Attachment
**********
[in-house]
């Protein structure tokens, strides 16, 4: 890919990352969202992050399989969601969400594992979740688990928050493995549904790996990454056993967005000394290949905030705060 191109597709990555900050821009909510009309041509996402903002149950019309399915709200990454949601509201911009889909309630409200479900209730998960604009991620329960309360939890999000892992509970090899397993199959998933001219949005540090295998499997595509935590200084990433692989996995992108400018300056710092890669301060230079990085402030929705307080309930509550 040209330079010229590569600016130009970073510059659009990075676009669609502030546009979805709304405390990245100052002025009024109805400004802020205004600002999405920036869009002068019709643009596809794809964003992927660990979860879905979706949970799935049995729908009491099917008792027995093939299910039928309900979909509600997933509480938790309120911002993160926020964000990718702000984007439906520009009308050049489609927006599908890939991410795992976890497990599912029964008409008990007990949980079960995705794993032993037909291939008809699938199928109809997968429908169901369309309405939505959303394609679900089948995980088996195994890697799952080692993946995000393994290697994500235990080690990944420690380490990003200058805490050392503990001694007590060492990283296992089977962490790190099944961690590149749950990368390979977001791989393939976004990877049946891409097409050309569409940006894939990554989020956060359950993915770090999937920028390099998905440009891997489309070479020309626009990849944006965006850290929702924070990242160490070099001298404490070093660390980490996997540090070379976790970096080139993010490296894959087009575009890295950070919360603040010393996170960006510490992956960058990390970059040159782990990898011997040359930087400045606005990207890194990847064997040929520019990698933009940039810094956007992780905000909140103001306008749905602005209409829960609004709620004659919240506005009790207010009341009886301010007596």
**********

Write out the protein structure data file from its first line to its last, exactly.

[in-house]
């Protein structure tokens, strides 16, 4: 890919990352969202992050399989969601969400594992979740688990928050493995549904790996990454056993967005000394290949905030705060 191109597709990555900050821009909510009309041509996402903002149950019309399915709200990454949601509201911009889909309630409200479900209730998960604009991620329960309360939890999000892992509970090899397993199959998933001219949005540090295998499997595509935590200084990433692989996995992108400018300056710092890669301060230079990085402030929705307080309930509550 040209330079010229590569600016130009970073510059659009990075676009669609502030546009979805709304405390990245100052002025009024109805400004802020205004600002999405920036869009002068019709643009596809794809964003992927660990979860879905979706949970799935049995729908009491099917008792027995093939299910039928309900979909509600997933509480938790309120911002993160926020964000990718702000984007439906520009009308050049489609927006599908890939991410795992976890497990599912029964008409008990007990949980079960995705794993032993037909291939008809699938199928109809997968429908169901369309309405939505959303394609679900089948995980088996195994890697799952080692993946995000393994290697994500235990080690990944420690380490990003200058805490050392503990001694007590060492990283296992089977962490790190099944961690590149749950990368390979977001791989393939976004990877049946891409097409050309569409940006894939990554989020956060359950993915770090999937920028390099998905440009891997489309070479020309626009990849944006965006850290929702924070990242160490070099001298404490070093660390980490996997540090070379976790970096080139993010490296894959087009575009890295950070919360603040010393996170960006510490992956960058990390970059040159782990990898011997040359930087400045606005990207890194990847064997040929520019990698933009940039810094956007992780905000909140103001306008749905602005209409829960609004709620004659919240506005009790207010009341009886301010007596």